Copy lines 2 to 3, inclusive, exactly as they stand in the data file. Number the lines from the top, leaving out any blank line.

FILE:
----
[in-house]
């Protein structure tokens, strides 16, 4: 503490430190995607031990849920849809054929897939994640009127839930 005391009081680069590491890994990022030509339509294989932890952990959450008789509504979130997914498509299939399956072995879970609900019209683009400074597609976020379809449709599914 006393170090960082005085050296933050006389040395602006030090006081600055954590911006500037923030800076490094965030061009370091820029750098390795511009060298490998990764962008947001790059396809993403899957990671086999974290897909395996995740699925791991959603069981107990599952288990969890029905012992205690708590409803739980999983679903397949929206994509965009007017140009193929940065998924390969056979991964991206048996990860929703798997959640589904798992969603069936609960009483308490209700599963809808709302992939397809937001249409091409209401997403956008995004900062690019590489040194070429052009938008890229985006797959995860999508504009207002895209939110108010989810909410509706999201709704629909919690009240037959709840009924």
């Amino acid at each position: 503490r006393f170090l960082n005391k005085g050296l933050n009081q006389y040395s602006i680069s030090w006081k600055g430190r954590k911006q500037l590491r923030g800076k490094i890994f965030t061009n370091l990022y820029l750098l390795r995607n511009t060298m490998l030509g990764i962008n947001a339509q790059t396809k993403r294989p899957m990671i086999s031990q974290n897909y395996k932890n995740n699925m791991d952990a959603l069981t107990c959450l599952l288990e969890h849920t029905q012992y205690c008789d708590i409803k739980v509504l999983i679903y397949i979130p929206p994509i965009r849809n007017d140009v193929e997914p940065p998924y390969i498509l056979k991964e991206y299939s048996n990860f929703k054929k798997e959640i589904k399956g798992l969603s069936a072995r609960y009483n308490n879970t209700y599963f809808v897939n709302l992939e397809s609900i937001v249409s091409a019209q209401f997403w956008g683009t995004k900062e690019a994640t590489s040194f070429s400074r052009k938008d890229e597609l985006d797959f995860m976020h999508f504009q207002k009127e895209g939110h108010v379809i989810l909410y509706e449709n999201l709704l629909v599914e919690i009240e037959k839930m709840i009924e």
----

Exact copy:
């Protein structure tokens, strides 16, 4: 503490430190995607031990849920849809054929897939994640009127839930 005391009081680069590491890994990022030509339509294989932890952990959450008789509504979130997914498509299939399956072995879970609900019209683009400074597609976020379809449709599914 006393170090960082005085050296933050006389040395602006030090006081600055954590911006500037923030800076490094965030061009370091820029750098390795511009060298490998990764962008947001790059396809993403899957990671086999974290897909395996995740699925791991959603069981107990599952288990969890029905012992205690708590409803739980999983679903397949929206994509965009007017140009193929940065998924390969056979991964991206048996990860929703798997959640589904798992969603069936609960009483308490209700599963809808709302992939397809937001249409091409209401997403956008995004900062690019590489040194070429052009938008890229985006797959995860999508504009207002895209939110108010989810909410509706999201709704629909919690009240037959709840009924």
């Amino acid at each position: 503490r006393f170090l960082n005391k005085g050296l933050n009081q006389y040395s602006i680069s030090w006081k600055g430190r954590k911006q500037l590491r923030g800076k490094i890994f965030t061009n370091l990022y820029l750098l390795r995607n511009t060298m490998l030509g990764i962008n947001a339509q790059t396809k993403r294989p899957m990671i086999s031990q974290n897909y395996k932890n995740n699925m791991d952990a959603l069981t107990c959450l599952l288990e969890h849920t029905q012992y205690c008789d708590i409803k739980v509504l999983i679903y397949i979130p929206p994509i965009r849809n007017d140009v193929e997914p940065p998924y390969i498509l056979k991964e991206y299939s048996n990860f929703k054929k798997e959640i589904k399956g798992l969603s069936a072995r609960y009483n308490n879970t209700y599963f809808v897939n709302l992939e397809s609900i937001v249409s091409a019209q209401f997403w956008g683009t995004k900062e690019a994640t590489s040194f070429s400074r052009k938008d890229e597609l985006d797959f995860m976020h999508f504009q207002k009127e895209g939110h108010v379809i989810l909410y509706e449709n999201l709704l629909v599914e919690i009240e037959k839930m709840i009924e």